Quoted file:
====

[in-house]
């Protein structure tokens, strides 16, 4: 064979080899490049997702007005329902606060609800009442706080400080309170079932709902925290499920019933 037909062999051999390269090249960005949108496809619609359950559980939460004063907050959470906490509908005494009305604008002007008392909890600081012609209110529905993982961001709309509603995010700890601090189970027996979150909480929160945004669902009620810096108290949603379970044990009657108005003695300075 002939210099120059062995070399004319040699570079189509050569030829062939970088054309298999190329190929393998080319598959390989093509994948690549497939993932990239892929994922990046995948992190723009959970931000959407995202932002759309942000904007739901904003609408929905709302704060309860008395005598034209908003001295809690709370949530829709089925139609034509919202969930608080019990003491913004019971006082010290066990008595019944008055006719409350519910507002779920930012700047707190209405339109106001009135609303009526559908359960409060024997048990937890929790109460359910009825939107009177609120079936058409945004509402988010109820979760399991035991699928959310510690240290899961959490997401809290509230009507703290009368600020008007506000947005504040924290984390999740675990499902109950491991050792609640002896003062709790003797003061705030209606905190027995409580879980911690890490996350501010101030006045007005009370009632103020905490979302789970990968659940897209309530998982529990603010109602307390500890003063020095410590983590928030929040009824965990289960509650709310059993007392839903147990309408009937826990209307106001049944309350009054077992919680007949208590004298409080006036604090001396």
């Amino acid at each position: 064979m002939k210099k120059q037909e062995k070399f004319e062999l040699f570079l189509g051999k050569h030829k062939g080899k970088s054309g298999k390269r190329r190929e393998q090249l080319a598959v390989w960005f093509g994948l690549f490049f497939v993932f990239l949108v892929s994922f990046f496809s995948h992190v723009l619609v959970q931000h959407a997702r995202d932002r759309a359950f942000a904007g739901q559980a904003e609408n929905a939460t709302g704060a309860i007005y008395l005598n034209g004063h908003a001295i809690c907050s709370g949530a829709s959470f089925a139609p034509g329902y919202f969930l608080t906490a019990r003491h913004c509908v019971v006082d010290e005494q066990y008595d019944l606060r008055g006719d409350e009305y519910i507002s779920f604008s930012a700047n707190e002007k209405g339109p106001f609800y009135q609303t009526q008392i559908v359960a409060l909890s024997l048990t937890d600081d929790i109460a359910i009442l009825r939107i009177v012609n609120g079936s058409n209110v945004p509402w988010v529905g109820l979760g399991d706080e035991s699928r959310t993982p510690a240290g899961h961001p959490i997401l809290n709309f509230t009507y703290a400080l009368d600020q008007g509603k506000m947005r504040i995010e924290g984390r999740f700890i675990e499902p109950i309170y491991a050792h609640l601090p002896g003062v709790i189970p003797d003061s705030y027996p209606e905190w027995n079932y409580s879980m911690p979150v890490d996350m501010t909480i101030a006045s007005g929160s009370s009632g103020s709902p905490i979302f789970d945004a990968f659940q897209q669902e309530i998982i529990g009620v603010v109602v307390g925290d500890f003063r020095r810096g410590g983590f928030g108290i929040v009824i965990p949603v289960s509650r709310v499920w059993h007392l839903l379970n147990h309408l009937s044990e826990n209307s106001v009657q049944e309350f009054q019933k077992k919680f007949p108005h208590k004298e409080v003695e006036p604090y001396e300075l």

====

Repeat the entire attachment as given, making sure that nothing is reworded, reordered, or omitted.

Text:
[in-house]
């Protein structure tokens, strides 16, 4: 064979080899490049997702007005329902606060609800009442706080400080309170079932709902925290499920019933 037909062999051999390269090249960005949108496809619609359950559980939460004063907050959470906490509908005494009305604008002007008392909890600081012609209110529905993982961001709309509603995010700890601090189970027996979150909480929160945004669902009620810096108290949603379970044990009657108005003695300075 002939210099120059062995070399004319040699570079189509050569030829062939970088054309298999190329190929393998080319598959390989093509994948690549497939993932990239892929994922990046995948992190723009959970931000959407995202932002759309942000904007739901904003609408929905709302704060309860008395005598034209908003001295809690709370949530829709089925139609034509919202969930608080019990003491913004019971006082010290066990008595019944008055006719409350519910507002779920930012700047707190209405339109106001009135609303009526559908359960409060024997048990937890929790109460359910009825939107009177609120079936058409945004509402988010109820979760399991035991699928959310510690240290899961959490997401809290509230009507703290009368600020008007506000947005504040924290984390999740675990499902109950491991050792609640002896003062709790003797003061705030209606905190027995409580879980911690890490996350501010101030006045007005009370009632103020905490979302789970990968659940897209309530998982529990603010109602307390500890003063020095410590983590928030929040009824965990289960509650709310059993007392839903147990309408009937826990209307106001049944309350009054077992919680007949208590004298409080006036604090001396």
């Amino acid at each position: 064979m002939k210099k120059q037909e062995k070399f004319e062999l040699f570079l189509g051999k050569h030829k062939g080899k970088s054309g298999k390269r190329r190929e393998q090249l080319a598959v390989w960005f093509g994948l690549f490049f497939v993932f990239l949108v892929s994922f990046f496809s995948h992190v723009l619609v959970q931000h959407a997702r995202d932002r759309a359950f942000a904007g739901q559980a904003e609408n929905a939460t709302g704060a309860i007005y008395l005598n034209g004063h908003a001295i809690c907050s709370g949530a829709s959470f089925a139609p034509g329902y919202f969930l608080t906490a019990r003491h913004c509908v019971v006082d010290e005494q066990y008595d019944l606060r008055g006719d409350e009305y519910i507002s779920f604008s930012a700047n707190e002007k209405g339109p106001f609800y009135q609303t009526q008392i559908v359960a409060l909890s024997l048990t937890d600081d929790i109460a359910i009442l009825r939107i009177v012609n609120g079936s058409n209110v945004p509402w988010v529905g109820l979760g399991d706080e035991s699928r959310t993982p510690a240290g899961h961001p959490i997401l809290n709309f509230t009507y703290a400080l009368d600020q008007g509603k506000m947005r504040i995010e924290g984390r999740f700890i675990e499902p109950i309170y491991a050792h609640l601090p002896g003062v709790i189970p003797d003061s705030y027996p209606e905190w027995n079932y409580s879980m911690p979150v890490d996350m501010t909480i101030a006045s007005g929160s009370s009632g103020s709902p905490i979302f789970d945004a990968f659940q897209q669902e309530i998982i529990g009620v603010v109602v307390g925290d500890f003063r020095r810096g410590g983590f928030g108290i929040v009824i965990p949603v289960s509650r709310v499920w059993h007392l839903l379970n147990h309408l009937s044990e826990n209307s106001v009657q049944e309350f009054q019933k077992k919680f007949p108005h208590k004298e409080v003695e006036p604090y001396e300075l």